There’s a limit to how fast autonomous vehicles can fly while safely avoiding obstacles. That’s because the cameras used on today’s drones can only process images so fast, frame by individual frame. Beyond roughly 30 miles per hour, a drone is likely to crash simply because its cameras can’t keep up. Recently, researchers in Zurich invented a new type of camera, known as the DVS, that continuously visualises a scene in terms of changes in brightness, at extremely short, microsecond intervals.
But this deluge of data can overwhelm a system, making it difficult for a drone to distinguish an oncoming obstacle through the noise. Now engineers at MIT have come up with an algorithm to tune a DVS camera to detect only specific changes in brightness that matter for a particular system, vastly simplifying a scene to its most essential visual elements.
The results, which they presented at the IEEE American Control Conference in Seattle, can be applied to any linear system that directs a robot to move from point A to point B as a response to high-speed visual data. Eventually, the results could also help to increase the speeds for more complex systems such as drones and other autonomous robots.
“There is a new family of vision sensors that has the capacity to bring high-speed autonomous flight to reality, but researchers have not developed algorithms that are suitable to process the output data,” says lead author Prince Singh, a graduate student in MIT’s Department of Aeronautics and Astronautics.
“We present a first approach for making sense of the DVS’ ambiguous data, by reformulating the inherently noisy system into an amenable form.” Singh’s co-authors are MIT visiting professor Emilio Frazzoli of the Swiss Federal Institute of Technology in Zurich, and Sze Zheng Yong of Arizona State University.
In the team’s new paper, the researchers report developing a sort of universal controller that can translate DVS data in a meaningful way for any simple linear, robotic system. The key to the controller is that it identifies the ideal value for a parameter Singh calls “H,” or the event-threshold value, signifying the minimum change in brightness that the system can detect.
Setting the H value for a particular system can essentially determine that system’s visual sensitivity: A system with a low H value would be programmed to take in and interpret changes in luminosity that range from very small to relatively large, while a high H value would exclude small changes, and only “see” and react to large variations in brightness.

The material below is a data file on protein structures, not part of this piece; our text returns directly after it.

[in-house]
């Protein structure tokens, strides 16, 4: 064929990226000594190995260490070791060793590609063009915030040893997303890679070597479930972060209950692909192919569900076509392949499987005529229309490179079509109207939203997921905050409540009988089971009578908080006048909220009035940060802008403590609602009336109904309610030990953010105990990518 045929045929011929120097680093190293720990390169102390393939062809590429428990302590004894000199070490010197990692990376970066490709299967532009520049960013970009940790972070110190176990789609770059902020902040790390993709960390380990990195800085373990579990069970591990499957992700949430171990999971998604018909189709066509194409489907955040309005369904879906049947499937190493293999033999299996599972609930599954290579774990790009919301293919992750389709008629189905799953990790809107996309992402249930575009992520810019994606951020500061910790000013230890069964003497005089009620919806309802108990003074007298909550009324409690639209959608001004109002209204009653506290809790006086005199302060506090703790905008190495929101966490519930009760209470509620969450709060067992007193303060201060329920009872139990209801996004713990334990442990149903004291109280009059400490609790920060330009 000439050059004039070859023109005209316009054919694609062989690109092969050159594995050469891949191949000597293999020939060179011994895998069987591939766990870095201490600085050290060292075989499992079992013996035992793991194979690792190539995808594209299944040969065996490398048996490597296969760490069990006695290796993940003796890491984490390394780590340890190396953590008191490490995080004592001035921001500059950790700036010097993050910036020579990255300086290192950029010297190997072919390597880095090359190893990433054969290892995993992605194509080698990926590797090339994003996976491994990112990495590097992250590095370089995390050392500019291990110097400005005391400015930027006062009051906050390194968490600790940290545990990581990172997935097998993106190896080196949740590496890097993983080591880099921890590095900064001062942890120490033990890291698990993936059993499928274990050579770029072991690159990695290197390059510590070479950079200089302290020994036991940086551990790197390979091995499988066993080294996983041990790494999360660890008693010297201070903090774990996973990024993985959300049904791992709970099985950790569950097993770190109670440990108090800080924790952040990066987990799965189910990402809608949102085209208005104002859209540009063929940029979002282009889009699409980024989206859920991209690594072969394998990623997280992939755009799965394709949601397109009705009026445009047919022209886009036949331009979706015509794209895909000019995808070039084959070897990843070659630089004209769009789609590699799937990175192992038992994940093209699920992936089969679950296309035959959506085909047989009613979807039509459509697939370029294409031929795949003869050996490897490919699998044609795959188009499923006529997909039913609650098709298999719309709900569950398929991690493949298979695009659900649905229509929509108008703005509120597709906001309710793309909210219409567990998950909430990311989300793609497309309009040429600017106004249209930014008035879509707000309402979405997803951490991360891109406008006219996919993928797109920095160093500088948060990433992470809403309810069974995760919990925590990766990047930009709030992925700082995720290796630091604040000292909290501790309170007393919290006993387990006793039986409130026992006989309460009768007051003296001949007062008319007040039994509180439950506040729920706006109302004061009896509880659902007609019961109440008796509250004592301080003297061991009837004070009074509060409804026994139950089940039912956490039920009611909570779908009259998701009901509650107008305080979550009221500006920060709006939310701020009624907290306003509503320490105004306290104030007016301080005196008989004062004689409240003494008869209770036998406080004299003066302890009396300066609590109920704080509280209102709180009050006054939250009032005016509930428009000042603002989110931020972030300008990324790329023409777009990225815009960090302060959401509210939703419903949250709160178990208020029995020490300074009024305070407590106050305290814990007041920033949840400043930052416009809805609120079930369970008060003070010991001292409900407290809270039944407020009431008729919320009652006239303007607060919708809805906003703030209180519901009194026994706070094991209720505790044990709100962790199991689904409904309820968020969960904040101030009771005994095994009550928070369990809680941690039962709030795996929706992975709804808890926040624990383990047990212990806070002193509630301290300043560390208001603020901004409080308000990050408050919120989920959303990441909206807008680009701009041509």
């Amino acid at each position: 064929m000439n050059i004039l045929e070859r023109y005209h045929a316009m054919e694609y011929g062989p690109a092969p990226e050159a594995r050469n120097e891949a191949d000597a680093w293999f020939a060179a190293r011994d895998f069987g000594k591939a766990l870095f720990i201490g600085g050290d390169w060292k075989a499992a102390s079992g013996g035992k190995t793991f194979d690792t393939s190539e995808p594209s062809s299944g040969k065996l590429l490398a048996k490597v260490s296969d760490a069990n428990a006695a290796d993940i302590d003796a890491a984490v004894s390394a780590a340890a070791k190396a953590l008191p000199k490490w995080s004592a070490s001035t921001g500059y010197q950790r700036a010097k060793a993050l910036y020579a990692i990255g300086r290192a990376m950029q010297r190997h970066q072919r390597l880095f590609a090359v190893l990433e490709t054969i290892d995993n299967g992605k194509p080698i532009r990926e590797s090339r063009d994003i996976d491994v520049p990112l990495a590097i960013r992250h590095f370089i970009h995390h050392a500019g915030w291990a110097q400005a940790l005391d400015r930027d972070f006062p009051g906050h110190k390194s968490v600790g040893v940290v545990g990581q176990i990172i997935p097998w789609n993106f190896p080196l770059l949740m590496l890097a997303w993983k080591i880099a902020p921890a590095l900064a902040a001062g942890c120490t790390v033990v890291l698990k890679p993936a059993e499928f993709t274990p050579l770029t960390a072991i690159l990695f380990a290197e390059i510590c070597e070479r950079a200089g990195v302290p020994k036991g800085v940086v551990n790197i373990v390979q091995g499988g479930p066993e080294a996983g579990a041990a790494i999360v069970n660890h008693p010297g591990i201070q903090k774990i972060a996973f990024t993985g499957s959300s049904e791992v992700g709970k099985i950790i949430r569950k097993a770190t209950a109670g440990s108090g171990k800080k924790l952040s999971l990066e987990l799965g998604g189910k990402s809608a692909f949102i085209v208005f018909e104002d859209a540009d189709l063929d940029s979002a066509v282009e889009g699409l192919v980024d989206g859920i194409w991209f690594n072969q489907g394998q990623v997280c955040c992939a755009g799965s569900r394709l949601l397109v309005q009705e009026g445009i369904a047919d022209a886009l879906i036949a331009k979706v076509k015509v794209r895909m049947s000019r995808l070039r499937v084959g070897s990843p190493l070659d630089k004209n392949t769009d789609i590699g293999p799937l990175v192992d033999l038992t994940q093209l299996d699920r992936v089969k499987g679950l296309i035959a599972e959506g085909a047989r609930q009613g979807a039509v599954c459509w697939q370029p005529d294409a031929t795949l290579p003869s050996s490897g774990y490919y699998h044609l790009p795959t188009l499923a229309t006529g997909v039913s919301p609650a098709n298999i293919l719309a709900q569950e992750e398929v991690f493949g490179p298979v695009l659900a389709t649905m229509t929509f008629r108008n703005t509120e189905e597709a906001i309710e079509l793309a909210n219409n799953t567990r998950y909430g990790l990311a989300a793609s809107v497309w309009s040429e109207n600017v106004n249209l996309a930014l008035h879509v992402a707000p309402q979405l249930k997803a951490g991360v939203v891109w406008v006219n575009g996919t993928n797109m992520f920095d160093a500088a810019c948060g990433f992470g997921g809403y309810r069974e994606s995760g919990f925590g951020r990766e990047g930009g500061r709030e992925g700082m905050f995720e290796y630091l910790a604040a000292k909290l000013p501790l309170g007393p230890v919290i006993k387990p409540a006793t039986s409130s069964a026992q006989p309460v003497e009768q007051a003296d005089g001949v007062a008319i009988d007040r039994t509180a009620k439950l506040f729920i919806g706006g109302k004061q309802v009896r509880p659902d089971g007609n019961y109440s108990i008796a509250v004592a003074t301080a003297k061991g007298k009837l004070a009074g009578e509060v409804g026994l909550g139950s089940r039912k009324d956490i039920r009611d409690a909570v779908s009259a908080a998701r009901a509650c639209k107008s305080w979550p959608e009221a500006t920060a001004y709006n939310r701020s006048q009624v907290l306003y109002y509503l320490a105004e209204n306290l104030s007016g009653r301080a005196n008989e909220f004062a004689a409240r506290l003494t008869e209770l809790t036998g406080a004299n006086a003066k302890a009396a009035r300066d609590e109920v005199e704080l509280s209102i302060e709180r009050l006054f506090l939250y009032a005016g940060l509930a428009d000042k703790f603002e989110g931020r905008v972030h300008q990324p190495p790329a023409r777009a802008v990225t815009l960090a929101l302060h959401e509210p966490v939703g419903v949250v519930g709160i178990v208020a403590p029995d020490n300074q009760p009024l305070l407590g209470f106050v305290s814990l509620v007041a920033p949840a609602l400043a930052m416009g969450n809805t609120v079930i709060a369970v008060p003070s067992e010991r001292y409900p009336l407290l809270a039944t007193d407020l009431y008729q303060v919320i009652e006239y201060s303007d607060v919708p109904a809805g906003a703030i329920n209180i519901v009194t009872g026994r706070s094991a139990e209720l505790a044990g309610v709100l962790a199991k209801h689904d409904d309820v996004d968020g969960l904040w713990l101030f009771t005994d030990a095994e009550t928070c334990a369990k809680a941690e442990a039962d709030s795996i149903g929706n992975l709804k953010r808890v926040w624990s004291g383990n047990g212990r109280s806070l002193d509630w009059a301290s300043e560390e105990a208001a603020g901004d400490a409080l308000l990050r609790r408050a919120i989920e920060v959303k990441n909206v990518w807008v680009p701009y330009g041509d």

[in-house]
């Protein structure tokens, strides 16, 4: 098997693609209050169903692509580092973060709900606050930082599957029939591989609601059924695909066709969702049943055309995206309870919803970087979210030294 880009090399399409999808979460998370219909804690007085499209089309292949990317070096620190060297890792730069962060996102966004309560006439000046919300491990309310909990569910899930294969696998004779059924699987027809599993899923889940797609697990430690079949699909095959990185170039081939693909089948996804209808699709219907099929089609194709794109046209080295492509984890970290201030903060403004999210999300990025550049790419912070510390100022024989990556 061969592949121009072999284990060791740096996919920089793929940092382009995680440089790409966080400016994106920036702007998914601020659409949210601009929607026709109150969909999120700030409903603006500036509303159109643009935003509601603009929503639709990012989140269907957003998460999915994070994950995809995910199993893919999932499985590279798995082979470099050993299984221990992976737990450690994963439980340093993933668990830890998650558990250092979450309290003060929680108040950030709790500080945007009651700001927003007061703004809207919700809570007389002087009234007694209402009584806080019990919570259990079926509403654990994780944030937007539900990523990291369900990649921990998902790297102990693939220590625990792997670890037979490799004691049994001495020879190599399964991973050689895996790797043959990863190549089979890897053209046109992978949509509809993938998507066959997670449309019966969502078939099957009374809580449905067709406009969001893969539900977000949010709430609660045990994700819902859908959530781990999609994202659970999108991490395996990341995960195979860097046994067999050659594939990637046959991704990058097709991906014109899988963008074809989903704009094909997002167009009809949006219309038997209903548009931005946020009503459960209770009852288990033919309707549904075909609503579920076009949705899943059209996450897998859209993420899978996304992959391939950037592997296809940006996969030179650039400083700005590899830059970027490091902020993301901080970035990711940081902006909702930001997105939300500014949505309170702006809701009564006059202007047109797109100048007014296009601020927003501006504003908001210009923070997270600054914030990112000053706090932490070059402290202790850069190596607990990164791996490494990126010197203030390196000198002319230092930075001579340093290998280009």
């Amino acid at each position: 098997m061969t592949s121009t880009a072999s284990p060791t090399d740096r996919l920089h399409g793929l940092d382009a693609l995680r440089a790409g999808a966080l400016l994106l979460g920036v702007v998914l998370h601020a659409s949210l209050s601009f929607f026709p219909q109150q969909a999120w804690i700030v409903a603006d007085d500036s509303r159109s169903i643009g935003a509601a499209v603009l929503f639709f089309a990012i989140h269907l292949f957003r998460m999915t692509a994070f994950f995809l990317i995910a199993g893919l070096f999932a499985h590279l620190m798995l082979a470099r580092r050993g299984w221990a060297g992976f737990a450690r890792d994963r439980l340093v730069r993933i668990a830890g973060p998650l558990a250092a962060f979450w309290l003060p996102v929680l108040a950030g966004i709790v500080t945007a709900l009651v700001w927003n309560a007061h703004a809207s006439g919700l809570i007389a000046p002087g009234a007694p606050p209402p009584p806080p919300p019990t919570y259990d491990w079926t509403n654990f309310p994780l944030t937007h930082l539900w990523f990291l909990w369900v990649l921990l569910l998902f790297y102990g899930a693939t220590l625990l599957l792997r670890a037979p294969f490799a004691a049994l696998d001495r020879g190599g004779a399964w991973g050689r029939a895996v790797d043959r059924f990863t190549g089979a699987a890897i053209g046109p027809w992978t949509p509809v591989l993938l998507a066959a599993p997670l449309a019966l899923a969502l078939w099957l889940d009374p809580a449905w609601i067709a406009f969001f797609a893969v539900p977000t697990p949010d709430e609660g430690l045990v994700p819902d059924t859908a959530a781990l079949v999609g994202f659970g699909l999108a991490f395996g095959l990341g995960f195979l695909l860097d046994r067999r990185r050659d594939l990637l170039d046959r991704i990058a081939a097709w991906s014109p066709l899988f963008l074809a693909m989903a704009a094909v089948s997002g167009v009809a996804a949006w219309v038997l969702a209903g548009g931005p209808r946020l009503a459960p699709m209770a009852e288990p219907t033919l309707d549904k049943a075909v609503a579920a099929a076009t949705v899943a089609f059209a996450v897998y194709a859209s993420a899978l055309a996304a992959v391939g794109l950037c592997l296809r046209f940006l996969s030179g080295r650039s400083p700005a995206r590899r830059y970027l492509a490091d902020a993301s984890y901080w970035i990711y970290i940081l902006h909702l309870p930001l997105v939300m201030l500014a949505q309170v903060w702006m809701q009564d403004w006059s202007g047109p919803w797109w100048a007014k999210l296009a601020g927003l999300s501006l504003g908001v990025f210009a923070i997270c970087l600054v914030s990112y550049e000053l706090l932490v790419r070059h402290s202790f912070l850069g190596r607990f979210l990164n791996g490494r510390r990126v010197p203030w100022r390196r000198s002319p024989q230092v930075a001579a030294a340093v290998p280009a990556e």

The researchers formulated an algorithm first by taking into account the possibility that a change in brightness would occur for every “event,” or pixel activated in a particular system. They also estimated the probability for “spurious events,” such as a pixel randomly misfiring, creating false noise in the data.
Once they derived a formula with these variables in mind, they were able to work it into a well-known algorithm known as an H-infinity robust controller, to determine the H value for that system.
The team’s algorithm can now be used to set a DVS camera’s sensitivity to detect the most essential changes in brightness for any given linear system, while excluding extraneous signals.
The researchers performed a numerical simulation to test the algorithm, identifying an H value for a theoretical linear system, which they found was able to remain stable and carry out its function without being disrupted by extraneous pixel events.
“We found that this H threshold serves as a ‘sweet-spot,’ so that a system doesn’t become overwhelmed with too many events,” Singh says. He adds that the new results “unify control of many systems,” and represent a first step toward faster, more stable autonomous flying robots, such as the Robobee, developed by researchers at Harvard University.
“We want to break that speed limit of 20 to 30 miles per hour, and go faster without colliding,” Singh says. “The next step may be to combine DVS with a regular camera, which can tell you, based on the DVS rendering, that an object is a couch versus a car, in real time.”
This research was supported in part by the Singapore National Research Foundation through the SMART Future Urban Mobility project.